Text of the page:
6 Interesting Facts About Solar Energy
We are reader-supported. When you buy through links on our site, we may earn affiliate commission.
Last year, fossil fuels accounted for roughly 80% of total U.S. energy consumption and 5.13 billion metric tons of carbon emissions. Ultimately, these greenhouse gases increased pollution and exacerbated climate change. This year, however, renewable technologies grew by 7%, despite a 5% drop in global energy demand and solar is currently enjoying a huge spike in popularity.
As solar systems and sun farms continue to sprout up across the country, it may be beneficial to learn more about them. Here are a few things you may not have known about those sunny black panels.
1. Solar Panels Are Old News
Most people consider solar energy to be a relatively new discovery. However, solar technology has actually been around since 1839, when a French physicist observed the photovoltaic effect. A few decades later, inventors began registering patents for solar-powered devices. By 1941, the first commercial panels were hitting the market and the rest is, well, history.
Since then, engineers and scientists have been working to improve panels and their efficiency. Now, the government is investing in solar research and development and incentivizing renewable energy with tax credits. Although solar only accounts for just 2.6% of U.S. power generation, it has grown by almost 43 times in the past 10 years, signaling a bright future for renewables.
2. You Can Sell Solar To Energy Companies
Embracing solar can come with a big payoff. If you end up with excess solar power, you can sell excess it to your local power grid in return for credits and savings. Small businesses and homeowners can exchange one megawatt of solar power for one renewable energy credit, which they can use to pay utility bills. Depending on your location and the size of your system, making the switch to solar could save you $47 to $143 each month.
Most states allow for some kind of net metering, which enables you to receive checks for the excess energy you send to the grid. However, rules and rates can vary from state to state. Therefore, if you’d like to begin selling power, it’s best to contact your local utility company for details.
3. California Leads the Nation in Solar
Solar power is gaining popularity all over the U.S., but California has probably been the most willing to embrace it. An analysis of data from the U.S. Census and the Solar Energy Industries Association reveals that the sunshine state leads the nation at 44.92% of all homes having solar power. As a result, solar PV and thermal power account for more than 14% of the state’s energy.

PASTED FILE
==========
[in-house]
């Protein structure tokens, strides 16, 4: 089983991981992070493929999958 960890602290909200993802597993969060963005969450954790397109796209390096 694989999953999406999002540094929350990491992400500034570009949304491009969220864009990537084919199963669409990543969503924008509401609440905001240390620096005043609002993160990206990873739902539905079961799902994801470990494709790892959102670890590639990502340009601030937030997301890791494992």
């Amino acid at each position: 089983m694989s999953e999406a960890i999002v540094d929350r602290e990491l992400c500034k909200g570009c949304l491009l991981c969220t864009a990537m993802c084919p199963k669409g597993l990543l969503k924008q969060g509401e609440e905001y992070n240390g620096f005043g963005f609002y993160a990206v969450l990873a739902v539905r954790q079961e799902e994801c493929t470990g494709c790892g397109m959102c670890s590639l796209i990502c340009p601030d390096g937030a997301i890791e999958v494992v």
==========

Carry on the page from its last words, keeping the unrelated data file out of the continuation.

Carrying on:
Unsurprisingly, California has no plans to slow the expansion of solar power. In 2018, it even signed a bill requiring 50% of the state to rely on renewables by 2025 and 60% by 2030. Many residents believe officials will push for 100% zero-carbon electricity within the next 25 years.
4. Panels Still Work Under Cloudy Skies
Not everyone lives in a place where the sun is always shining. However, even the gloomiest states can benefit from solar panels because they still work under cloudy skies. Of course, PV systems generate the most power in direct sunlight, but they still create energy in the rain and snow.
In fact, these natural weather patterns are key to keeping the panels free of dust and dirt. They also prevent the buildup of air pollution. In places like India, where air pollution is a significant concern, the rains are a blessing. Otherwise, workers must dust off panels every few days. Pollution and dirt, then, are the main culprits behind inefficient solar systems, not clouds.
5. Solar is Cheaper Than Fossil Fuels
Recently, the International Energy Agency released its World Energy Outlook report, predicting 43% more solar output by 2040 than it expected two years ago. The agency points to lower prices as one main reason for solar’s exponential and unexpected growth.
For projects with low-cost financing, this means that solar PV is now the cheapest option of electricity in history. Moreover, solar is much more affordable than gas and coal. As a result, electricity generation from coal is structurally lower and most analysts agree that fuel will never recover from drops during the pandemic. Instead, renewables will likely overtake coal by 2025.
6. Not Everyone Supports Solar
As promising as solar might seem, some people still don’t support it. This past fall, a group of Native Americans spoke out against a solar project that would provide electricity to 50,000 homes in New York. Activists claimed the panels would hurt the environment and desecrate sacred land in the Genesee Valley. Unfortunately, finding land for solar farms can be a very real dilemma and slow the expansion of renewable energy.
Others have rejected solar under the misconception that it would suck energy from the sun, stop plants from growing and cause cancer. These concerns are entirely unfounded, however. Panels don’t steal sunlight and there are no negative health consequences to nearby communities. As more people learn how solar systems work, scientists believe that resistance will diminish.
Solar power is here to stay. More importantly, it’s growing at an increasingly rapid rate. The more people can embrace it, the more quickly the world can transition from carbon-producing fossil fuels to eco-friendly renewables. So, if you love the planet, it’s time to start soaking up the sunshine.
About the author
Jane Marsh is the Editor-in-Chief of Environment.co. She covers topics related to climate policy, sustainability, renewable energy and more.